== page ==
When it comes to anesthesiology billing, timing is everything – literally.
More emphasis is placed on the timing around a procedure in anesthesiology billing than perhaps any other specialty, due to the inherent nature of the practice. To bill correctly – and avoid costly audits, as we previously discussed – it’s essential to properly record timing for any and all procedures.
Audits happen because practices, for a variety of reasons, fail to accurately record timing. It is one of the leading causes of RAC audits that can cost a practice thousands of dollars. Plus, outside of audits, improper timing can deprive a practice of payments and result in delayed or rejected claims.
To assist, we have prepared a brief primer on timing for anesthesiology billing.
Exploring Time Units and Start Time
Anesthesia providers get paid on claims submitted to payers based on three components: base units, time units, and modifying units.
Per the Medicare Claims Processing Manual:
“Anesthesia time begins when the [anesthesia provider] starts to prepare the patient for the procedure. Normally, this service takes place in the operating room, but in some cases, preparation may begin in another location (i.e. holding area). Anesthesia time is a continuous time period from the start of anesthesia to the end of an anesthesia service.”
Under guidelines, the anesthesia provider is in constant contact with the patient. To begin start time, there must be an action shown on the anesthesia record that indicates time. Usually, this includes vital signs and the procedure being performed along with the time care began.
Ensuring Correct Anesthesiology Billing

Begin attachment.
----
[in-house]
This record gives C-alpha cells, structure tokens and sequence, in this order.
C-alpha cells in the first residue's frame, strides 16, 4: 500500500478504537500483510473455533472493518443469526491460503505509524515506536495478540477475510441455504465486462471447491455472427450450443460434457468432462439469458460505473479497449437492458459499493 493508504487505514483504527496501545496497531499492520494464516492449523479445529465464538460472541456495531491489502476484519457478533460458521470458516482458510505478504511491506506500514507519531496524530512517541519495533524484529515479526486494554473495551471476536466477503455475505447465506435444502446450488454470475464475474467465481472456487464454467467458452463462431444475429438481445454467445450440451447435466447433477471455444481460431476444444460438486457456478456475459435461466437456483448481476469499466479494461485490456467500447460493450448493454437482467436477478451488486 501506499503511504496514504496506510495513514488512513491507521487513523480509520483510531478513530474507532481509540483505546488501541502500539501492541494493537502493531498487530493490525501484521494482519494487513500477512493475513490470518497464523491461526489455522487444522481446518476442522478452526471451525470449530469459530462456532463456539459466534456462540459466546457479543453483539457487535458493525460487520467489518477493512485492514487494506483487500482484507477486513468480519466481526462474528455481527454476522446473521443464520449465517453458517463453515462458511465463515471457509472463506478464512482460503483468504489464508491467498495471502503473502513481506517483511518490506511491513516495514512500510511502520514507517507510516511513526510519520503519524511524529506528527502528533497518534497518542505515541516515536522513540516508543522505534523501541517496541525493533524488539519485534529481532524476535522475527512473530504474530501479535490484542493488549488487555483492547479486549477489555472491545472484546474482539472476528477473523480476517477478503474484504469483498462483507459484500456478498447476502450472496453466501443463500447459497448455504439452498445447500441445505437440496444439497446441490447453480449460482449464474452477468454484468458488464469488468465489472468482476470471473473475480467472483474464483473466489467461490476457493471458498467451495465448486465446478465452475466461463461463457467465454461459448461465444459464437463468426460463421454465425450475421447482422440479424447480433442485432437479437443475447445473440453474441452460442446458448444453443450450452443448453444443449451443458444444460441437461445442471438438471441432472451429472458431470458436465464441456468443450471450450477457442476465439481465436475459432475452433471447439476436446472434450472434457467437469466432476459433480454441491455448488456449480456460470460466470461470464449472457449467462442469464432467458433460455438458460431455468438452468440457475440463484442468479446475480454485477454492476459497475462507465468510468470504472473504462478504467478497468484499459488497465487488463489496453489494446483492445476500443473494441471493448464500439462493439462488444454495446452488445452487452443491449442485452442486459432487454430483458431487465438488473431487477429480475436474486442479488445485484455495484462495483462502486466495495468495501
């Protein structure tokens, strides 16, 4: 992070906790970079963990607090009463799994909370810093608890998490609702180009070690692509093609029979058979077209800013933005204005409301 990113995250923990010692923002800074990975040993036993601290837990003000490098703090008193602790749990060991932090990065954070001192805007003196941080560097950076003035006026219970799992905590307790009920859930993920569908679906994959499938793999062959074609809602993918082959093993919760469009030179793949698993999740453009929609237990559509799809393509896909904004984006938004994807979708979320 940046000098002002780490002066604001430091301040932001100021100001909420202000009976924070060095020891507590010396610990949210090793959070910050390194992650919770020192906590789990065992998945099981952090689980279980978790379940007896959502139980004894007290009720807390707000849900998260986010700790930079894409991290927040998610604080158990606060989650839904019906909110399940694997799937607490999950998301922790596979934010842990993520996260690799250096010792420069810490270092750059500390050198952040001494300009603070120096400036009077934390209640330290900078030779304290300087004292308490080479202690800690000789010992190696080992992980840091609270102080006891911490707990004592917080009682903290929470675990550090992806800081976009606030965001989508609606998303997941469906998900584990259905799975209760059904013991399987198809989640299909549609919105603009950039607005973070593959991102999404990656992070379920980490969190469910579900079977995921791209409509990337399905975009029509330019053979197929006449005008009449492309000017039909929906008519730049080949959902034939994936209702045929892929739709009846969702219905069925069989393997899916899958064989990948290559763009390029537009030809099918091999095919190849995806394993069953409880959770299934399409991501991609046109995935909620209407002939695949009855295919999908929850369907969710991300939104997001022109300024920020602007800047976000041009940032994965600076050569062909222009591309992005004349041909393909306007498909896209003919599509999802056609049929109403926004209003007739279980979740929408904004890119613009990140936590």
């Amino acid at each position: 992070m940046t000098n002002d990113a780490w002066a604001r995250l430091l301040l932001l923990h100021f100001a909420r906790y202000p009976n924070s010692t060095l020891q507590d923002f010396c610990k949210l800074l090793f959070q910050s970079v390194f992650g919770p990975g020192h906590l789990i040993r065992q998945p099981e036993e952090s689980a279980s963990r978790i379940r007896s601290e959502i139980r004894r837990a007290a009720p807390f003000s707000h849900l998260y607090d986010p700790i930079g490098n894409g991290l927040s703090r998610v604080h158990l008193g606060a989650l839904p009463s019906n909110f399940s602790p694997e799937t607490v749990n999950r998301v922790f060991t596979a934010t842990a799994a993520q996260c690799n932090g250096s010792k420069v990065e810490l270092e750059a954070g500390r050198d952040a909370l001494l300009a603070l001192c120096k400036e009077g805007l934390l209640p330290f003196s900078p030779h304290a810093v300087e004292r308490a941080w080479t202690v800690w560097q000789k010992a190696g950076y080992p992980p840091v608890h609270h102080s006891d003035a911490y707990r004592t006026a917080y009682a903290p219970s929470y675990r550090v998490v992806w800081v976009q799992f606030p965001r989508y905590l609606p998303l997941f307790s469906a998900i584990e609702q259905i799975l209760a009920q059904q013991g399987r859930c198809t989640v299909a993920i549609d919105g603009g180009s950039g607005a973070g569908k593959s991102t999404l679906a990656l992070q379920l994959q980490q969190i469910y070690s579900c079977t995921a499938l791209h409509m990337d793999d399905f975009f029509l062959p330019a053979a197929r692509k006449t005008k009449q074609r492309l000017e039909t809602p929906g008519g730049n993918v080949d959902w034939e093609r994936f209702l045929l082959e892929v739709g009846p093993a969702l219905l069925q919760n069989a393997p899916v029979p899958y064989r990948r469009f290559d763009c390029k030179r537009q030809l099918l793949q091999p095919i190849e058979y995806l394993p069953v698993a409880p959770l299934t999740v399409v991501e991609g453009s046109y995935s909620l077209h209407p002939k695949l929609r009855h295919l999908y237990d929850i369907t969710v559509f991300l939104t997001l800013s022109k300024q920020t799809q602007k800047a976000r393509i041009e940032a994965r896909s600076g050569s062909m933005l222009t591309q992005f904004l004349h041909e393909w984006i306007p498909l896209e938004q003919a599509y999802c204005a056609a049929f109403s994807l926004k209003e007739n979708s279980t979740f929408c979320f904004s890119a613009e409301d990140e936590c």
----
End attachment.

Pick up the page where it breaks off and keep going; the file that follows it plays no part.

It’s important that both the time on the anesthesia record and the time being billed match each other perfectly. Many audits have punished practices for inconsistencies in recorded and billed time.
Also, capturing accurate time during breaks and/or end of shifts is critical.
Times also should never be rounded. Medicare time units are in fifteen-minute increments, paid at one-tenth of a minute increments. Commercial insurance may have other specified time units.
There may also be the need to document discontinuous time. The record must clearly show when anesthesia time begins and ends over the course of an entire session, and the time on the record must match the time being billed. Discontinuous time isn’t for relief issues or for when an anesthesiologist must leave during a case. It is for when anesthesia is stopped, such as during a delay.
Furthermore, billing goes to the provider who spent the longest amount of time on the case. If the first anesthesia provider begins the case and provides care for an hour, and a second anesthesia provider comes in and provides care for the rest of the case (that lasts four hours), the second provider would be the billing provider.
Outsourcing Anesthesiology Billing
The best way to ensure correct timing when it comes to billing is to hire an anesthesiology billing company to handle your claims and processes.
An outsourced company can remove stress and help avoid audits or delays in payment. For more information, contact Medical Business Management and learn more about our processes and how they benefit providers across the country.